Wildfires, a four-star general and a sold-out conference headlined the 24th AMOS Conference held September 19-22 at the Wailea Beach Resort, Maui.  The premier technical conference in the nation devoted to Space Domain Awareness hosted 1082 in-person attendees from 22 countries with a further 269 participating virtually.

The conference began with a solemn note and a cultural blessing acknowledging the devastation by the August 8 wildfires that created a shadow over proceedings.

Our 24th year has brought new challenges, new opportunities, new faces, and many familiar ones that make up our ever-growing AMOS ‘ohana,” said Leslie Wilkins, MEDB President and CEO, in her opening address. “We appreciate the support of those who showed up to support Maui and are grateful for the outpouring of Aloha.”

The AMOS Conference program featured daily Keynote speakers, SSA/SDA policy forums, exhibits, short courses and networking receptions. Both in-person and livestream attendees had access to a virtual platform to facilitate networking and collaboration before, during and after the conference.

With many requests from the AMOS community to support Maui in the recovery from the wildfires, an AMOS for Maui Fund was established. Just over $5,000 was raised directly with 100% of Funds raised to go to Hawaii Community Foundations’ Maui Strong Fund. Large donations were also made directly to Maui Strong Fund and a number of participants and their partners volunteered their time during their stay on Maui.


Day 1

General B. Chance Saltzman, Chief of Space Operations, United States Space Force, presented the opening keynote. He started off by sharing the meeting he had the day before with the Maui Tech Hui that includes the 15th Space Surveillance Squadron (15SPSS), a number of industry partners and commercial startups who had deployed starlink terminals to the westside in response to the wildfires. “The terminals served to not only provide power and communications and also helped first responders with communications support and thereby helped nearby residents with charging stations, even refrigerator and freezing capability off the truck-mounted terminals.”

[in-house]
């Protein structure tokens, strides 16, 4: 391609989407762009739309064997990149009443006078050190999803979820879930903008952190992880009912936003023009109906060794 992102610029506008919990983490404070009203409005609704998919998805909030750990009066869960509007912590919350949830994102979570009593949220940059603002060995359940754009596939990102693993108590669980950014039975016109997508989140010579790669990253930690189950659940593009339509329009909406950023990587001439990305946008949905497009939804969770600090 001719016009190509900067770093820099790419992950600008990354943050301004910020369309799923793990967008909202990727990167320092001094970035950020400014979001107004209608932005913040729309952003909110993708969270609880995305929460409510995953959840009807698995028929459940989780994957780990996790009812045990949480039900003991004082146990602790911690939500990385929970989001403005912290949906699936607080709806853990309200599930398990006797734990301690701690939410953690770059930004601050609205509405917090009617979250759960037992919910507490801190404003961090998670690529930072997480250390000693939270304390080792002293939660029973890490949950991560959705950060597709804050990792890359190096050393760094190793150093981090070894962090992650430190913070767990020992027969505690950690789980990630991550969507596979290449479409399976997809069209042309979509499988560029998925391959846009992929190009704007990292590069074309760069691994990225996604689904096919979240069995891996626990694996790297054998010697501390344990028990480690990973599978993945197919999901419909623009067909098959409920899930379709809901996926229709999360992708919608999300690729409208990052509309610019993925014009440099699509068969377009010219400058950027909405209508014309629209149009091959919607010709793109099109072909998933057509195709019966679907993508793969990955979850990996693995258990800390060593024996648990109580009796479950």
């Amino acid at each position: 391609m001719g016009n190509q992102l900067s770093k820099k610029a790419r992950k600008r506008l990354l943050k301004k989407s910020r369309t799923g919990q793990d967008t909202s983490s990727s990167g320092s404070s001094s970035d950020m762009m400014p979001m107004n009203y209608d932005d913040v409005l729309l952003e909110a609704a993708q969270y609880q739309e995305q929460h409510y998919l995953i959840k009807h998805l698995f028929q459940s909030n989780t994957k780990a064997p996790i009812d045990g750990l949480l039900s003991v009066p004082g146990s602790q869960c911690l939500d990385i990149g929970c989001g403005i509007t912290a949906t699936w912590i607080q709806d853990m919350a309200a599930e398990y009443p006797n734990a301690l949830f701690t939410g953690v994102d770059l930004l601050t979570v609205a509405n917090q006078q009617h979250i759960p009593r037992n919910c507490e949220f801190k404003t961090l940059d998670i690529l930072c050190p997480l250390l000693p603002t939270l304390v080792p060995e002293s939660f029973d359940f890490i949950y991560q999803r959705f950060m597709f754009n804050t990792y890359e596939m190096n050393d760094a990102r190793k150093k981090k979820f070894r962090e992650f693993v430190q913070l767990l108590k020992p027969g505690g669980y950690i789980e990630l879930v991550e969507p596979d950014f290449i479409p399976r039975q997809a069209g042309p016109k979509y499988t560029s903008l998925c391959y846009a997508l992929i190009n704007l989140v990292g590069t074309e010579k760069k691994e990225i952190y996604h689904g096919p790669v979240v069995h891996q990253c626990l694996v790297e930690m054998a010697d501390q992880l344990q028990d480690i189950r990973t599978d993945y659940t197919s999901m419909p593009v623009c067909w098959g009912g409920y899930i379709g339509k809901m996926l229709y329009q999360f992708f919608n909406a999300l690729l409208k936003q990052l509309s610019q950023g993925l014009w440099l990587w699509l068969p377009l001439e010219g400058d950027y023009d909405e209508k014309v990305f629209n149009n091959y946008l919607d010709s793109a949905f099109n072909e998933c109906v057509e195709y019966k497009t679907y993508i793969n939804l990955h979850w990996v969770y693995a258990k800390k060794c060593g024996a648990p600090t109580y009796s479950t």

Saltzman spoke of the world class observatory atop Haleakala supporting space missions and space control, space sustainability and other related fields. “In addition to being called the ‘neighborhood watch’ of space, the 15SPSS is committed to being good neighbors of Maui.”

Touching on the topic of collaboration that became a theme through the conference, Saltzman said, “As we continue to build and prepare for future competition in space, there’s no question that the viability of our efforts rest on our ability to build a coalition; to uphold and strengthen a rules-based international order for space.”

“Success in space domain is the ultimate team sport and partnerships are critical to that success,” said Saltzman. “In particular, success in the space domain also requires comprehensive, actionable space domain awareness. We must understand what’s happening in space to ensure safe operations while simultaneously monitoring for behaviors that are irresponsible, even hostile. Any conflict in space has global ramifications. Space Domain Awareness must be a collective effort.”

Asked about interoperability, Saltzmann replied, “I’m not sure the government knows enough to take the lead on it without direct collaboration from industry.

“I have to involve them,” he continued. “They have to be part of the discussion, they have to see what the possibilities are, they have to have access to the industrial base that they have and that I have so that we can keep talking about these interoperable standards.

“I want to lead the discussion, but I don’t want to lead the answer. If we collectively make these decisions there will be a lot faster buy-in and it will truly be interoperable.”

General B. Chance Saltzman

Chief of Space Operations, United States Space Force

Victoria Samson, Washington Office Director for Secure World Foundation (SWF) led the SSA Policy Forum on Day 1, ‘Evolution of the Commercial SSA Data Market.’  She was joined by panelists, Shreyas Mirji, Vice President, Business and Strategy, Digantara; Mahhad Nayyer, Graduate Research Assistant, Purdue University; Kevin O’Connell, Principal, Space Economy Rising; and Audrey Schaffer, Vice President, Policy and Strategy, Slingshot Aerospace.

This panel discussed how the commercial SSA sector is evolving and what the challenges are for future growth, including identifying customers and standards for data sharing as well as the balance between the role of the government and private sector in ensuring safety of spaceflight activities.